On his 68th birthday, Kevin Kelly decided to give his kids advice. He wrote down 68 bits, one for every year he’d lived.
He posted his advice on his website, and the post was more popular than he thought. He also discovered that he had more to say, so he kept writing down more advice each year.
Recently, he compiled some of his best advice in a book called Excellent Advice for Living: Wisdom I Wish I’d Known Earlier. Don’t expect a normal book with chapters and a flow of thought. Expect a book of pithy sayings — proverbs — that give you quick insights that apply to your life. Some samples:
- Learn how to learn from those you disagree with, or even offend you. See if you can find the truth in what they believe.
- Being enthusiastic is worth 25 IQ points.
- Always demand a deadline. A deadline weeds out the extraneous and the ordinary. It prevents you from trying to make it perfect, so you have to make it different. Different is better.
Ray Dalio, a billionaire investor, has done something similar, although in a very different format. He’s published his book Principles. The book begins:
I’m passing along these principles because I am now at the stage in my life in which I want to help others be successful rather than to be more successful myself. Because these principles have helped me and others so much, I want to share them with you. It’s up to you to decide how valuable they really are and what, if anything, you want to do with them.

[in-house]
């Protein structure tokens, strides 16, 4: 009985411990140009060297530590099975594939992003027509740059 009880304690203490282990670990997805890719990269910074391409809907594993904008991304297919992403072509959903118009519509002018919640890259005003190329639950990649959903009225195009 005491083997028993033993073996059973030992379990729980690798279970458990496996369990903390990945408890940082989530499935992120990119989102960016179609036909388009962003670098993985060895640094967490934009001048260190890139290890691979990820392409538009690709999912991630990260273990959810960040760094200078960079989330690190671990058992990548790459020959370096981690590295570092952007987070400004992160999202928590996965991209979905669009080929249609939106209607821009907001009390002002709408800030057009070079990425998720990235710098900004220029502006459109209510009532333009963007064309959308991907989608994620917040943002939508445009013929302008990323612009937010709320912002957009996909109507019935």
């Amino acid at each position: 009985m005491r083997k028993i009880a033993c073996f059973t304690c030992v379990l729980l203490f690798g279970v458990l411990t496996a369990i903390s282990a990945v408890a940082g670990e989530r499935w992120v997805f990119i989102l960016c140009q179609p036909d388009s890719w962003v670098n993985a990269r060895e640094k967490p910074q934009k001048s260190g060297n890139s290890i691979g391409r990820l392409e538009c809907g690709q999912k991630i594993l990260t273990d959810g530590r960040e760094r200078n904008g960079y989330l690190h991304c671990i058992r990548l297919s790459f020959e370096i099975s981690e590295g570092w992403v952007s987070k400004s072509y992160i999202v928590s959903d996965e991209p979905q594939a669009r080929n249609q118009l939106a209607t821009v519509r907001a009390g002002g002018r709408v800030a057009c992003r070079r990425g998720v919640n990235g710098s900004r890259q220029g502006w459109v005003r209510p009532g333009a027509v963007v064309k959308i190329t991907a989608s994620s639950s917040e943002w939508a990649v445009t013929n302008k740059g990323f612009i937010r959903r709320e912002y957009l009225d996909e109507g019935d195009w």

The book’s a long one — 592 pages — and is written a little bit more like a traditional book. Dalio’s followed up with Principles: Your Guided Journal, which promises to help you create your own principles to get the work and life you want. He wants us to convert our experiences about how reality works to principles that we can refer to and pass on to others.
I have a third book on my bookshelf that promises something similar, except for pastors. Ministry Mantras by J.R. Briggs and Bob Hyatt argue that mantras — pithy, catchy, significant, and easily remembered phrases — can cast vision and bring clarity in small, bite-sized portions. They’re right. Some of the mantras in the book are both catchy and profound. I’ve seen the power of a good leadership proverb. They can be overused or abused, but they can also help provide clarity and remind people of important truths.
It seems that we’re made for proverbs — or, more accurately, that proverbs are made for us. They’re a helpful tool to remind us of what matters most.
It’s one of the reasons I’m grateful for the book of Proverbs in Scripture. A proverb states a general truth in a way that’s pithy and easy to apply. Even back then, similar — sometimes identical — proverbs were common in Egyptian, Mesopotamian, and Aramaic wisdom texts. But Scripture does us a favor: it gathers them under the rubric of building a life centered around God and provides practical instruction on how to live.
A friend of mine is known for his wisdom. People often ask him for advice and ask him how he became so wise. His answer: he’s memorized almost all of the book of Proverbs. It’s shaped how he thinks and feels.
We seem to need proverbs. They give us handles on truth and help us remember what matters most. I’m so grateful that God has met our need and given us his truth in many genres, including Proverbs.
So buy books of proverbs. Benefit from them if you’d like. But, above all of them, treasure Proverbs in your Bible. Let God’s practical wisdom shape you, and you will develop the skill of living wisely and well in the world that God has created.